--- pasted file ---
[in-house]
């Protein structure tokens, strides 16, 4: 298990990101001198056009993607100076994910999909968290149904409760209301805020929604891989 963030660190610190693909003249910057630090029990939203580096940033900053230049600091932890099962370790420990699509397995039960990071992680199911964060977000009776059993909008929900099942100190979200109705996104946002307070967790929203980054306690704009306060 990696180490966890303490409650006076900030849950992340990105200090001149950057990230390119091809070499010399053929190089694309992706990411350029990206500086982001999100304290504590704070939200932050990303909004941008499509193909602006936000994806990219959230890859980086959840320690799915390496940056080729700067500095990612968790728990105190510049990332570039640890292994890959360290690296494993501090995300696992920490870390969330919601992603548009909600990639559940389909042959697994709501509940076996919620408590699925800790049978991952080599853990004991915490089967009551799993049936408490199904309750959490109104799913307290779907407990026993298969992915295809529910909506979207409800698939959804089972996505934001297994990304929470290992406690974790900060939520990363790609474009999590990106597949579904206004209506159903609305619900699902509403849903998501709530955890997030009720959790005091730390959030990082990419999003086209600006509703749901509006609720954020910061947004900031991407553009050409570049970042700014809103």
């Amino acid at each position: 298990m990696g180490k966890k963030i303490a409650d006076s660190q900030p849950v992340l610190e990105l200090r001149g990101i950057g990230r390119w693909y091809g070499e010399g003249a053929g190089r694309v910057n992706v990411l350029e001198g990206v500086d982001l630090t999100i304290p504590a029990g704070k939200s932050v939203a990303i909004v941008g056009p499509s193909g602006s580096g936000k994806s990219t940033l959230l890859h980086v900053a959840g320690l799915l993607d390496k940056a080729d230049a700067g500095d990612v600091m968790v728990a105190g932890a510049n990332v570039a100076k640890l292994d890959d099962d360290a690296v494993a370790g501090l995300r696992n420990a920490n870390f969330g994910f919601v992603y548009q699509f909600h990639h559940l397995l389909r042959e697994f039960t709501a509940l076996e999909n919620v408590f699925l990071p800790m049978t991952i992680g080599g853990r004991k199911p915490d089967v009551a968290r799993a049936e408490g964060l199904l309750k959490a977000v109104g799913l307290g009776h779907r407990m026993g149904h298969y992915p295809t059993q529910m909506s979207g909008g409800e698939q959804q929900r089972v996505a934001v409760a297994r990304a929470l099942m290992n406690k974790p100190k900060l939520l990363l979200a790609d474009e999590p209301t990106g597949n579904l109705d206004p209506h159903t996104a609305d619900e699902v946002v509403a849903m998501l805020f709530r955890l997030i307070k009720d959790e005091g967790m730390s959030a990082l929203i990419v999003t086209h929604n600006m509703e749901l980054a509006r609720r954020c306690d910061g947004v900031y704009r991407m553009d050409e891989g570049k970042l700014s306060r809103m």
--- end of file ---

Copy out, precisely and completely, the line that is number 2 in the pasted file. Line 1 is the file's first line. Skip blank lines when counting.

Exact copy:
């Protein structure tokens, strides 16, 4: 298990990101001198056009993607100076994910999909968290149904409760209301805020929604891989 963030660190610190693909003249910057630090029990939203580096940033900053230049600091932890099962370790420990699509397995039960990071992680199911964060977000009776059993909008929900099942100190979200109705996104946002307070967790929203980054306690704009306060 990696180490966890303490409650006076900030849950992340990105200090001149950057990230390119091809070499010399053929190089694309992706990411350029990206500086982001999100304290504590704070939200932050990303909004941008499509193909602006936000994806990219959230890859980086959840320690799915390496940056080729700067500095990612968790728990105190510049990332570039640890292994890959360290690296494993501090995300696992920490870390969330919601992603548009909600990639559940389909042959697994709501509940076996919620408590699925800790049978991952080599853990004991915490089967009551799993049936408490199904309750959490109104799913307290779907407990026993298969992915295809529910909506979207409800698939959804089972996505934001297994990304929470290992406690974790900060939520990363790609474009999590990106597949579904206004209506159903609305619900699902509403849903998501709530955890997030009720959790005091730390959030990082990419999003086209600006509703749901509006609720954020910061947004900031991407553009050409570049970042700014809103």